P.T. Barnum to Moses Kimball,

Letter 7, August 18, 1844


Bristol (England) Sunday August 18th 1844

My dear Moses,

I could not possibly get time to write you by the Great Western, and have but a little chance to do so now. So I must go right into the merits of the case. I am sorry to hear that your "numerous and complicated businesses" are proving too hard for you, and hope that your rusticating in the country will be of advantage to you. As for my own part, the more business I have the better I like it. I now have got the Indians under full blast, and what with them, and Tom Thumb, my automaton writer exhibiting at the Adelaide Gallery the Bell Ringers -- Am. Museum and Peales -- Giants, dwarf etc. I guess I have about enough on hand to keep one busy. But for fear I might get out of business (notwithstanding I cautioned you about getting too many irons in the fire) I am thinking very seriously of buying out the Adelaide Gallery in London and carrying it on in company with the nephew of Catlin -- a regular roarer. The chance for success is great -- indeed it is sure -- and by that arrangement he could send me novelties to America and I could occasionally send him a fat nigger girl or something else. Besides he is at home with the press and could glorify in advance anything sent to America -- as we could also that sent to England. These inducements have great weight with me and the whole investment required -- is only about $6000 -- With every prospect of clearing $20,000 per annum. I may not go into this arrangement -- but it is perfectly feasible. That "Yankee Dwarf" calling himself Tom Thumb will only help the real critter -- there are at least 20 General Tom Thumbs now exhibiting in various parts of England -- but that only paves the way for the approach of the "Conquering Hero.”

The enclosed letter for Bridgeport you will please mail for Bridgeport and you will confer a particular favor by paying postage on it and charging me. I am exceedingly vexed to hear that you have trouble and law (which is next to death) about your buildings. That is too bad and I hope that if they do beat you -- you will have Yankee enough about you to look out for No.1. I'm afraid though that it may prove a bad case. You appear to have the deuce to pay with that drunken Smith. I hope that ere this you have got the outang and that Hitchcock has had a try at it. I am afraid the bitch is dead though. I shall want very much to talk to you a day or two on my return, and to hear your experience also during my absence. We shall not get to Paris with the General before February -- if at all -- at present. We are going through the best towns in England -- average receipts $300 per day and I guess they will get over that before we reach L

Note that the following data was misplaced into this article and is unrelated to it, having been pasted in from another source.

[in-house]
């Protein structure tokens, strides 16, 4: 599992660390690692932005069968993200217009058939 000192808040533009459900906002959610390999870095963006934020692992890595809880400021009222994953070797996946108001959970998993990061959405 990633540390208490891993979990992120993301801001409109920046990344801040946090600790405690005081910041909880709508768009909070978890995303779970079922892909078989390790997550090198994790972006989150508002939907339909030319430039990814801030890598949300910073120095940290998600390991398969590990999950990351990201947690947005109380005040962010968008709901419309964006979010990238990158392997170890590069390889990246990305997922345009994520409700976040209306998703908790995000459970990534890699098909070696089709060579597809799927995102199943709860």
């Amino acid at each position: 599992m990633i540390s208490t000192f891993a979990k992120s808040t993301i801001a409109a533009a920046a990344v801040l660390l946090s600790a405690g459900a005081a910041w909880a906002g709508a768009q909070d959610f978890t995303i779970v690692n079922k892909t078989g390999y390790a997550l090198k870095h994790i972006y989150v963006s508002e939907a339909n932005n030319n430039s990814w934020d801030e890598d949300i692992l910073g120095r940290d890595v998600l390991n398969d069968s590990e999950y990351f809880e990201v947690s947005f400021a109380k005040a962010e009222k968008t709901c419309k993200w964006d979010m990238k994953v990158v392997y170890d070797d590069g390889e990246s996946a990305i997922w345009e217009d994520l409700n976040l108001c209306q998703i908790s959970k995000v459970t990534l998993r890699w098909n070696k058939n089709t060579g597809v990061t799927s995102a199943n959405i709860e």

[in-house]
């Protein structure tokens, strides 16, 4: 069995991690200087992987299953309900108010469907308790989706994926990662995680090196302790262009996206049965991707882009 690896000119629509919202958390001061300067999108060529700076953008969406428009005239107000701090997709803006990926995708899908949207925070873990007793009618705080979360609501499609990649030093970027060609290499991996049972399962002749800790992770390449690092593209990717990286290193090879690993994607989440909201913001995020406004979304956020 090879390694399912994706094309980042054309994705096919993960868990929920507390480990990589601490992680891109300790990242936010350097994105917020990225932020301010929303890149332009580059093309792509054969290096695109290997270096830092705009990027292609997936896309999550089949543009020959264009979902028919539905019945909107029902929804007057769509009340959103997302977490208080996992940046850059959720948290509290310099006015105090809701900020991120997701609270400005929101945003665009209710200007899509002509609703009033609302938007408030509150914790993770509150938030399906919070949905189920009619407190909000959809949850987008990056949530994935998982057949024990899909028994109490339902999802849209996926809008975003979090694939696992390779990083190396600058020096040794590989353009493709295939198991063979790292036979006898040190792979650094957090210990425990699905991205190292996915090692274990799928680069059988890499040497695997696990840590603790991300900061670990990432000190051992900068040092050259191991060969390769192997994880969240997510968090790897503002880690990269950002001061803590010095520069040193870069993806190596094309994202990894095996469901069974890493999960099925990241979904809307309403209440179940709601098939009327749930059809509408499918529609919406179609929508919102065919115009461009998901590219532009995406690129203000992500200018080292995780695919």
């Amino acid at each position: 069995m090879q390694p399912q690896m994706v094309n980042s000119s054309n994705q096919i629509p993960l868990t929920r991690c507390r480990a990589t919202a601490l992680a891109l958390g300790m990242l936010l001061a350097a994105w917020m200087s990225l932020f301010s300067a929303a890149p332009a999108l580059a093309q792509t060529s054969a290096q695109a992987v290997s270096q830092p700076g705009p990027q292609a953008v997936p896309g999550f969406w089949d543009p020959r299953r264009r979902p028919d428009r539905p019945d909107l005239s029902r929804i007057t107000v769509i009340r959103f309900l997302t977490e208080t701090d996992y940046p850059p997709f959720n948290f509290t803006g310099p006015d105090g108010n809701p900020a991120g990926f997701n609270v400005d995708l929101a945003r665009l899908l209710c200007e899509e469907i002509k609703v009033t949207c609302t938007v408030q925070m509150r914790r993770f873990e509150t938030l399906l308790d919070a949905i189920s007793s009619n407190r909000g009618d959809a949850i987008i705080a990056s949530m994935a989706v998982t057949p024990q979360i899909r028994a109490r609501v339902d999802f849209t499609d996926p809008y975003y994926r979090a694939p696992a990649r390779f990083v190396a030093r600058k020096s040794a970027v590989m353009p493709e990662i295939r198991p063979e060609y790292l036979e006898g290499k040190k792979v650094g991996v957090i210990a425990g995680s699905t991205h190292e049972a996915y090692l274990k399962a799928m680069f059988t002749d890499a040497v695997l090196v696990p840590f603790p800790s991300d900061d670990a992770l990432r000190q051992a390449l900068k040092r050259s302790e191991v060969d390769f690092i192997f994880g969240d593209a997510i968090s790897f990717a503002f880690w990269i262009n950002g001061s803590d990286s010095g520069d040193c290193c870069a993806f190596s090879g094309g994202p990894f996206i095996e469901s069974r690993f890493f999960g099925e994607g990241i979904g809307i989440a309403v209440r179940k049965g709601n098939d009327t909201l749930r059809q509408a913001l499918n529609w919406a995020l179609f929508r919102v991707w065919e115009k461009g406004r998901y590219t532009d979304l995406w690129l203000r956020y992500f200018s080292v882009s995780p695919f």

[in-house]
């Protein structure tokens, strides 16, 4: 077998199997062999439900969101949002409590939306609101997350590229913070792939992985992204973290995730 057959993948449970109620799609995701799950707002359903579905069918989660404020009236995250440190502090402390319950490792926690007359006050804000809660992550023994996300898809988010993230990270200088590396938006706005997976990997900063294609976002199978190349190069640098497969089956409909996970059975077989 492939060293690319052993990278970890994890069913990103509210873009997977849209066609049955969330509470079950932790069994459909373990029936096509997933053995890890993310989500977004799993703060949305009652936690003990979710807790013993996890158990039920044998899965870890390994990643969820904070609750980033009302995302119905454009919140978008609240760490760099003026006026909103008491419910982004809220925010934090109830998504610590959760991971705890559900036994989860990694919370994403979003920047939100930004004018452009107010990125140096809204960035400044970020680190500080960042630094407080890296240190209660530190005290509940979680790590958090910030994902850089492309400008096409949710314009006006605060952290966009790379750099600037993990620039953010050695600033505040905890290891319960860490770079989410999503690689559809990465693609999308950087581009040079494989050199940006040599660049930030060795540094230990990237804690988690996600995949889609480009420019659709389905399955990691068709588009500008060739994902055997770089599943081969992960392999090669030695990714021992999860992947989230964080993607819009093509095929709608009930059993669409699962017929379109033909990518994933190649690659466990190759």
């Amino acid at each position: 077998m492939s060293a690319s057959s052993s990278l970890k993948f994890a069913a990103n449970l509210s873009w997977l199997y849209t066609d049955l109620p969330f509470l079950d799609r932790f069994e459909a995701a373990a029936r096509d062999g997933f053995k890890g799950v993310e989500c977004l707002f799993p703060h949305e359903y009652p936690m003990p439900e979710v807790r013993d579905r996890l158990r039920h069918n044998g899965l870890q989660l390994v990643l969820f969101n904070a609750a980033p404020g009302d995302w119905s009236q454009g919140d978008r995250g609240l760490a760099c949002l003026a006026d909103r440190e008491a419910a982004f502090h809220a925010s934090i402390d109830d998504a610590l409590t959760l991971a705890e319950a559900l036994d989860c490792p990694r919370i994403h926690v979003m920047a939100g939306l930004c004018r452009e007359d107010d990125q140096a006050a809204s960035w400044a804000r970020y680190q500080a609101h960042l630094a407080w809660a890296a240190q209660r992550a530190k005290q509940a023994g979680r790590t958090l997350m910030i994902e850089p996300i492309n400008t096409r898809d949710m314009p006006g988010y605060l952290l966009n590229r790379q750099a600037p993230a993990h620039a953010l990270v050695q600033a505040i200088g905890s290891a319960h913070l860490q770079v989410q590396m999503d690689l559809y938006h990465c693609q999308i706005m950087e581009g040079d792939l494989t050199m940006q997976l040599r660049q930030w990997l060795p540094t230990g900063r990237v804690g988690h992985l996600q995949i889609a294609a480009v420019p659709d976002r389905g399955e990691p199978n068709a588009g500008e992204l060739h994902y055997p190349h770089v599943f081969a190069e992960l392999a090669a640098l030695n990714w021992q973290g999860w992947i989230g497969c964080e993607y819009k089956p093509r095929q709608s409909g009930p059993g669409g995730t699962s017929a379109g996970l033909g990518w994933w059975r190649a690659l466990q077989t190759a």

Your business $600 to $700 per week, takes the wind out of the sails of the Museum. However neither you nor me, need complain at present -- for both of our stars are in the ascendant. If the General keeps his health a few months longer (and he is as fine as ever) and if I keep my health, I guess I shall be able to take home enough to pay me for the trouble of coming over here!

I am half afraid that you had trouble getting that "wardrobe" of the Queen's through the Custom House - but hope not. Ain't it magnificent? That pigeon arrangement ought to pay you a thundering profit by and by and I trust it will -- I want you to hear those Bell Ringers and if you can suggest any new kink to Hitchcock do so. I can't help fancying that they will carry all before them -- though unfortunately Wilbur and Smith in their zeal to serve me, announce that I had hired them. I hope however that ere that "erroneous impression" has been removed, Corlis has been offered $2000 for his alleys and if he don't take it -- I'll get them for nothing when his lease runs out, and I "calculate" we can possibly stand it till then. By the way I gave Olmsted a plumper by steamer of the 4th Aug., advising him to let his Museum for offices, (his own suggestion) and let me know his determination in time, so that I could have a better building erected on a place which I had in my eye. I am anxious to see what he will write me in return for I know it scared him.
 
I am very sorry that you hear nothing of the Saunders’s. I fear that they sucked you. I have not seen your painter since I wrote you last and now being so much in the country probably shall not see him very soon. The General's sales of books (lives) and pictures average him $30 per day -- or $9000 per annum -- more than half of which is profit and their perquisites -- not verry bad! His Carriage ponies and servants in livery will be ready in a fortnight and will kill the public dead -- they can't survive it! It will be the greatest hit in the universe -- see if it ain't! God bless you my dear friend -- remember me to wife and friends and believe me
  
As ever thine
P.T.Barnum
 
Mr. Moses Kimball
Boston Museum, Boston
U.S., America
 
PR Halifax steamer
 


P.T. Barnum Letters To Moses Kimball - August 18, 1844 - Boston Athenaeum - Disability History Museum, www.disabilitymuseum.org  (March 04, 2009)

 

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